Reading Group Guide
This reading group guide for Present Darkness includes an introduction, discussion questions, and ideas for enhancing your book club. The suggested questions are intended to help your reading group find new and interesting angles and topics for your discussion. We hope that these ideas will enrich your conversation and increase your enjoyment of the book.
From behind his desk in the Johannesburg major crimes squad, Detective Sergeant Emmanuel Cooper is counting the hours until his holiday in Mozambique. Then a call comes in: a respectable white couple has been assaulted and left for dead in their home. The couple’s teenage daughter identifies the attacker as Aaron Shabalala—the youngest son of Cooper’s best friend. Though others in the office aren’t interested in hearing evidence to the contrary, Cooper knows the boy is innocent and is determined to ensure justice for Aaron. With the help of Shabalala and their friend Dr. Daniel Zweigman, Cooper sets out to find the truth. Their investigation uncovers a violent world of Sophiatown gangs, thieves, and corrupt government officials who will do anything to keep their dark world intact.
Topics & Questions for Discussion
1. Race is incredibly important in the highly structured world of apartheid Johannesburg, but Emmanuel, a white kaffir, seems to almost float between the races. How does his past allow him access to the world of Sophiatown? How is his thinking shaped by his parentage and his personal history?
2. Emmanuel, a detective sergeant sworn to uphold the law, has an illegal mixed-race family and reflects on his status, thinking that “he was, in reality, already across the line that divided the dirty cops from the clean ones” (p. 31). How does this belief affect Emmanuel’s actions? How do his inner conflicts inform how he behaves throughout the book?
3. Think about the ways in which the treatment of “non-whites” is different from the treatment of Europeans in this story. Do you see similarities to our society today? Why or why not?
4. “A white man and a black man cannot be friends in this country. . . . It is written in their law books” (p. 144). In what ways do you see the laws, meant to control citizens’ actions, being constantly subverted? In what ways are they inescapable?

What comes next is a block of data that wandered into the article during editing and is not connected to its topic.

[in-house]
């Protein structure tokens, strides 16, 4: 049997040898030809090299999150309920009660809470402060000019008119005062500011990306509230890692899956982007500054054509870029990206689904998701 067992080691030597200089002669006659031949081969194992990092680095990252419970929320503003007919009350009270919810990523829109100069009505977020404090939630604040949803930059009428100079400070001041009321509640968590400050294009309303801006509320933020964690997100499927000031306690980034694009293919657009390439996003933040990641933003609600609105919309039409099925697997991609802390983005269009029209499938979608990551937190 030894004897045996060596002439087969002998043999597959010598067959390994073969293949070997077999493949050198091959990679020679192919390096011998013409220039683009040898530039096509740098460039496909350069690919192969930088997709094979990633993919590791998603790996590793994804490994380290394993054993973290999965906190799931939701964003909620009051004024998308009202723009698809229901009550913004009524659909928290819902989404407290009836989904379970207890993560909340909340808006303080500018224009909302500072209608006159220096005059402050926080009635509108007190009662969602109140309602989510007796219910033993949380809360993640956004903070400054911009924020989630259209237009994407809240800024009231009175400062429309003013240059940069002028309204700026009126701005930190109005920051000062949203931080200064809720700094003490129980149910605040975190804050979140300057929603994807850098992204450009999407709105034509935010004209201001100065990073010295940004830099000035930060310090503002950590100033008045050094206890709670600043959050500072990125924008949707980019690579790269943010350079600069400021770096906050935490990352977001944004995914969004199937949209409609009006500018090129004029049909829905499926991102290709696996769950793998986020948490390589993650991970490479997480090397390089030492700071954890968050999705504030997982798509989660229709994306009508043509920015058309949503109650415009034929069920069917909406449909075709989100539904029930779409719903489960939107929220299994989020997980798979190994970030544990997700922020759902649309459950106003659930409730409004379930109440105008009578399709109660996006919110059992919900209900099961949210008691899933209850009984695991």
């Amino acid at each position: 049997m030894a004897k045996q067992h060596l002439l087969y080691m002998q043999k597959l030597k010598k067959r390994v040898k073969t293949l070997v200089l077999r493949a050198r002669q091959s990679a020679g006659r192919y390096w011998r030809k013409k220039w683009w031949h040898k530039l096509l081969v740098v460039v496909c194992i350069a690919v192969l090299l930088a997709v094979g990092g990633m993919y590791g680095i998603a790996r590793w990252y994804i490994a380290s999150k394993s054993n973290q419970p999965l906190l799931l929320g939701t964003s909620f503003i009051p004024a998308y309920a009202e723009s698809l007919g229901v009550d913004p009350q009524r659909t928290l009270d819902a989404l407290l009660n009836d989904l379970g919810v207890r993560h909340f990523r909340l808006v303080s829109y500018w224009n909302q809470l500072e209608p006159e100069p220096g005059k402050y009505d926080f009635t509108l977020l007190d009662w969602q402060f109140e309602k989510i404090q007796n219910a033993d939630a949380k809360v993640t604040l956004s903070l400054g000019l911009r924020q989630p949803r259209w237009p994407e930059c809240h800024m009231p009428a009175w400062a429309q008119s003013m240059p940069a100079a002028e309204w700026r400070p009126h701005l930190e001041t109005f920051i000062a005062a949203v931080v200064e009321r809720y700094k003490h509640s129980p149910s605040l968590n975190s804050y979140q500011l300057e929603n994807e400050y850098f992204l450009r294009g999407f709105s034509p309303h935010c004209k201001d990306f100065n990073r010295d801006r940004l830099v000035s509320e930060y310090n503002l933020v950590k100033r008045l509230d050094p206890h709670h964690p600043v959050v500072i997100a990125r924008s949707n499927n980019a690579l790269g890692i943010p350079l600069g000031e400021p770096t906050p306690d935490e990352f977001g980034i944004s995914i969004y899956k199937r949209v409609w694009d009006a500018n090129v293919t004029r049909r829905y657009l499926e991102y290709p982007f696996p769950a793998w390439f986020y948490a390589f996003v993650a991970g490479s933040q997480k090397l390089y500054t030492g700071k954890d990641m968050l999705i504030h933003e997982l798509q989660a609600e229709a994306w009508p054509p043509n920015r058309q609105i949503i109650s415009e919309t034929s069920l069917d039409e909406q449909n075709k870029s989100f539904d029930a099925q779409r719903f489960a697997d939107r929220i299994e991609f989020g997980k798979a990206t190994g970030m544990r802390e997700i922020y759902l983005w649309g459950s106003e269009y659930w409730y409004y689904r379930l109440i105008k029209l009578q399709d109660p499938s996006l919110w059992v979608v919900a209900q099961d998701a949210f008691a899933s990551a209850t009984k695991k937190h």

5. “Fix had loosened Bakwena’s tongue in minutes. Violence worked” (p. 228). Do you agree with this sentiment? In what ways does it prove to be true in this story, for both the protagonists and antagonists? Discuss an instance in which it backfires.
6. What did you make of the sections told from Alice’s point of view? Did you find them intriguing? Confusing? Discuss the function that they serve in broadening our view of life in apartheid South Africa.
7. Think about the differing landscapes that make up this book—Johannesburg versus Emmanuel’s home in Durban; the neat, ordered world of Parkview; the chaotic streets of Sophiatown; the dusty fields of Clear Water Farm. How do the different settings shape what happens there? Are we inevitably shaped by our environments?
8. Discuss the complicated role of Mason’s religion in the story. Is he sincere in his belief? How does it affect his actions? Do you believe, as Negus does, that “the rain wets the leopard’s spots but doesn’t wash them off” (p. 46)?
9. The specter of his World War II service continues to haunt Emmanuel. How is he affected by his experiences in the war through this story? How are the other characters, such as Zweigman, influenced by their war experiences?
10. What is the role of family in the story? How important is family to each character? What is each willing to sacrifice for the people they love?
11. Discuss the elements of magical realism that inhabit this otherwise realistic story—the lions, though there are no lions left at Lion’s Kill; Emmanuel’s unlikely, almost miraculous climb up the rock face. Is there meant to be a logical explanation for them? Do these mystical touches make the story more or less “real” to you?
Enhance Your Book Club
1. Apartheid in South Africa ended only in 1993, when Nelson Mandela was elected president. Mandela was a beloved figure on the world stage and was mourned by world leaders when he passed away in 2013, and yet his public and private lives were not without controversy. Research the life of Nelson Mandela and discuss the impact he had on South Africa and on the world at large.
2. One of the dishes that Cooper, Shabalala, and Zweigman enjoy at Mama Sylvia’s in Sophiatown is a dish called funeral rice. Prepare this dish, or another South African dish, and enjoy together at your next meeting. You can find a funeral rice recipe here: http://www .food.com/recipe/funeral-rice-11409.
3. Get a taste of the diverse musical styles that make up South African music. The website of Cape Town Magazine has a virtual jukebox that allows you to sample music from a variety of South African artists: http://www.capetownmagazine.com/south-african -music/. Listen to the samples as a group. Can you hear resonances with the book in the music?